“For WWF, partnering with Indigenous Peoples is an essential part of our conservation work.” This sentence comes from WWF’s latest newsletter from its international forest and climate team. The article is written by Jolly Sassa Kiuka and Flory Botamba who work for WWF in the Democratic Republic of Congo.
The Ngoyla-Mintom REDD project covers an area of more than 700,000 hectares in the south of Cameroon. The project takes a “landscape” approach, aiming to create a new protected area linking the Nki National Park and Dja Biosphere Reserve.
In April 2015, WWF and Rougier, a French logging company, announced that they would work together on a three year programme to “jointly advance responsible forest management and trade”. The deal is part of WWF’s Global Forest and Trade Network (GFTN) that aims to promote trade in legal and sustainable timber.
“Conservation efforts in the Congo Basin are mostly failing to protect forests and biodiversity, having serious negative impacts on local populations, and for these reasons are probably unsustainable.”
Grains, meat, sugar, palm oil, pulp and paper, coal, aluminium, copper, gold, oil. Just some of the commodities that corporations take from the lands of indigenous peoples to ship around the world in order to generate profits.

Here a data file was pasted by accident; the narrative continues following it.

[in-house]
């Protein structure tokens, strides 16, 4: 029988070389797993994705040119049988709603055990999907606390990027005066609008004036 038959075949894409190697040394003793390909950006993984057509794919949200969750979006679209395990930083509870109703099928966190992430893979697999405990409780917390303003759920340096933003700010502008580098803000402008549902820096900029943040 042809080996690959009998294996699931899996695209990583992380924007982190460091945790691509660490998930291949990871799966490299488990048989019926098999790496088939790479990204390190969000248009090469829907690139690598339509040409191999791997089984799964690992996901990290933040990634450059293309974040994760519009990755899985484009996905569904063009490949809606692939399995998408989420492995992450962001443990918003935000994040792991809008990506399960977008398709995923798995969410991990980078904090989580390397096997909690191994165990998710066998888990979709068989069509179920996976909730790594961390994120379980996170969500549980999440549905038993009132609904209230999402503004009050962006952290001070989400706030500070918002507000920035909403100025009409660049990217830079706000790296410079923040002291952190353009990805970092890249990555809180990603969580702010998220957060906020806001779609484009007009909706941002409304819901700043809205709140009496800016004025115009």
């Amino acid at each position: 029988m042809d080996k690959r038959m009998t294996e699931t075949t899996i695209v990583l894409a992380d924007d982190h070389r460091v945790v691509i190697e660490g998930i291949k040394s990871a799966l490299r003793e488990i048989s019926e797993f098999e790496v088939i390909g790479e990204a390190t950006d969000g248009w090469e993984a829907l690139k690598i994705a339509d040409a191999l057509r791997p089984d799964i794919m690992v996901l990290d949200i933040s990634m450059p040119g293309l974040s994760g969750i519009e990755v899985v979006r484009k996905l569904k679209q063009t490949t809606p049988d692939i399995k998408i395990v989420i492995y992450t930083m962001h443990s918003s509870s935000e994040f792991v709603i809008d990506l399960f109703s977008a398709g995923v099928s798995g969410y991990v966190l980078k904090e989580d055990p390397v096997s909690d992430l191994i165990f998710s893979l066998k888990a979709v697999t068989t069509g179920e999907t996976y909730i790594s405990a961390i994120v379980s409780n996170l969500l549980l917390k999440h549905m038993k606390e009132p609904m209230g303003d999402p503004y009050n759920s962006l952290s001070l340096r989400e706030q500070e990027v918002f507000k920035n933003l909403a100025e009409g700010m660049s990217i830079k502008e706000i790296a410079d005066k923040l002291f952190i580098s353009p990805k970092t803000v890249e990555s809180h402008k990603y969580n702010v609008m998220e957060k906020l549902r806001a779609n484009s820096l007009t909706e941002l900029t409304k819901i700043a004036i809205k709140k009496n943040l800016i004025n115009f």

LifeMosaic has produced an excellent new series of 10 videos, sharing “stories of resistance, resilience and hope with communities on the frontline of the global rush for land”. The video series is titled, “Territories of Life: A video toolkit for indigenous peoples about land and rights”.
Next week sees the 13th meeting of the World Bank’s Carbon Fund, under its Forest Carbon Partnership Facility. Cameroon is one the countries that will be presenting its Emission Reductions Program Idea Note (ER-PIN).
“Checking deforestation requires respect for our basic rights, which are the rights of all peoples and all human beings. Deforestation is unleashed when our rights are not protected and our lands and forests are taken over by industrial interests without our consent.”
The Accra Caucus recently release a report that looks at the development of safeguards in Guyana, Indonesia, Nepal, Cameroon and the Democratic Republic of Congo. The report finds that “there are continuing concerns about the current direction of REDD+, especially in some countries”.
Since October 2008, Global Witness has been working on a project called “Making the Forest Sector Transparent”. The project has recently released its 2011 Annual Transparency Report, looking at the transparency record in seven countries: Cameroon, Ghana, Liberia, Peru, Ecuador, Guatemala, and the Democratic Republic of Congo.